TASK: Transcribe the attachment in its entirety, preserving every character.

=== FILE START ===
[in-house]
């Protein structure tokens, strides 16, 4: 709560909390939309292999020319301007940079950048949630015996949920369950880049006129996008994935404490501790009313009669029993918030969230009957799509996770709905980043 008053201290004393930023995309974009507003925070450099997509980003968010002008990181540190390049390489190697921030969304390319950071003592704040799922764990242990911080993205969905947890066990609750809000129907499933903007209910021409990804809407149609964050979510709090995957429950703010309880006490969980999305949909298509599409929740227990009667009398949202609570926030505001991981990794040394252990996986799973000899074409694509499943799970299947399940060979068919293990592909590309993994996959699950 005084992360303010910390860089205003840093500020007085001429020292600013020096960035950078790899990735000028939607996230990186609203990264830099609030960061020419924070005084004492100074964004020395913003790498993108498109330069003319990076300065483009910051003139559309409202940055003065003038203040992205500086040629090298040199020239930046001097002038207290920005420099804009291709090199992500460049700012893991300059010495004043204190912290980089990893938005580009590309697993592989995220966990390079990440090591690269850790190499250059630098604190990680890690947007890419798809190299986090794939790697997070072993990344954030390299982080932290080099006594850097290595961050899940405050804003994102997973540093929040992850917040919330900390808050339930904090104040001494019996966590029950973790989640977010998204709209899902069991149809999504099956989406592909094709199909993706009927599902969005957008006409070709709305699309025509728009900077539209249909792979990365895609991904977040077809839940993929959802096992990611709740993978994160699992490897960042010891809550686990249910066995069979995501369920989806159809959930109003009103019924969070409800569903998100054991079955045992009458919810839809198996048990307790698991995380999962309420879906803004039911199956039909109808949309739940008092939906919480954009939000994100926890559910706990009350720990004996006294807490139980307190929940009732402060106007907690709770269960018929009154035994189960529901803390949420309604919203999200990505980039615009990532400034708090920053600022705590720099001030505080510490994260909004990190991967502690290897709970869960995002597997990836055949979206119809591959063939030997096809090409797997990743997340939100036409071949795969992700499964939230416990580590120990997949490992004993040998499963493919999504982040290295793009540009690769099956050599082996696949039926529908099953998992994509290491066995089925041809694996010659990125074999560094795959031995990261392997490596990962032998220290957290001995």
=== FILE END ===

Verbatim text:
[in-house]
């Protein structure tokens, strides 16, 4: 709560909390939309292999020319301007940079950048949630015996949920369950880049006129996008994935404490501790009313009669029993918030969230009957799509996770709905980043 008053201290004393930023995309974009507003925070450099997509980003968010002008990181540190390049390489190697921030969304390319950071003592704040799922764990242990911080993205969905947890066990609750809000129907499933903007209910021409990804809407149609964050979510709090995957429950703010309880006490969980999305949909298509599409929740227990009667009398949202609570926030505001991981990794040394252990996986799973000899074409694509499943799970299947399940060979068919293990592909590309993994996959699950 005084992360303010910390860089205003840093500020007085001429020292600013020096960035950078790899990735000028939607996230990186609203990264830099609030960061020419924070005084004492100074964004020395913003790498993108498109330069003319990076300065483009910051003139559309409202940055003065003038203040992205500086040629090298040199020239930046001097002038207290920005420099804009291709090199992500460049700012893991300059010495004043204190912290980089990893938005580009590309697993592989995220966990390079990440090591690269850790190499250059630098604190990680890690947007890419798809190299986090794939790697997070072993990344954030390299982080932290080099006594850097290595961050899940405050804003994102997973540093929040992850917040919330900390808050339930904090104040001494019996966590029950973790989640977010998204709209899902069991149809999504099956989406592909094709199909993706009927599902969005957008006409070709709305699309025509728009900077539209249909792979990365895609991904977040077809839940993929959802096992990611709740993978994160699992490897960042010891809550686990249910066995069979995501369920989806159809959930109003009103019924969070409800569903998100054991079955045992009458919810839809198996048990307790698991995380999962309420879906803004039911199956039909109808949309739940008092939906919480954009939000994100926890559910706990009350720990004996006294807490139980307190929940009732402060106007907690709770269960018929009154035994189960529901803390949420309604919203999200990505980039615009990532400034708090920053600022705590720099001030505080510490994260909004990190991967502690290897709970869960995002597997990836055949979206119809591959063939030997096809090409797997990743997340939100036409071949795969992700499964939230416990580590120990997949490992004993040998499963493919999504982040290295793009540009690769099956050599082996696949039926529908099953998992994509290491066995089925041809694996010659990125074999560094795959031995990261392997490596990962032998220290957290001995």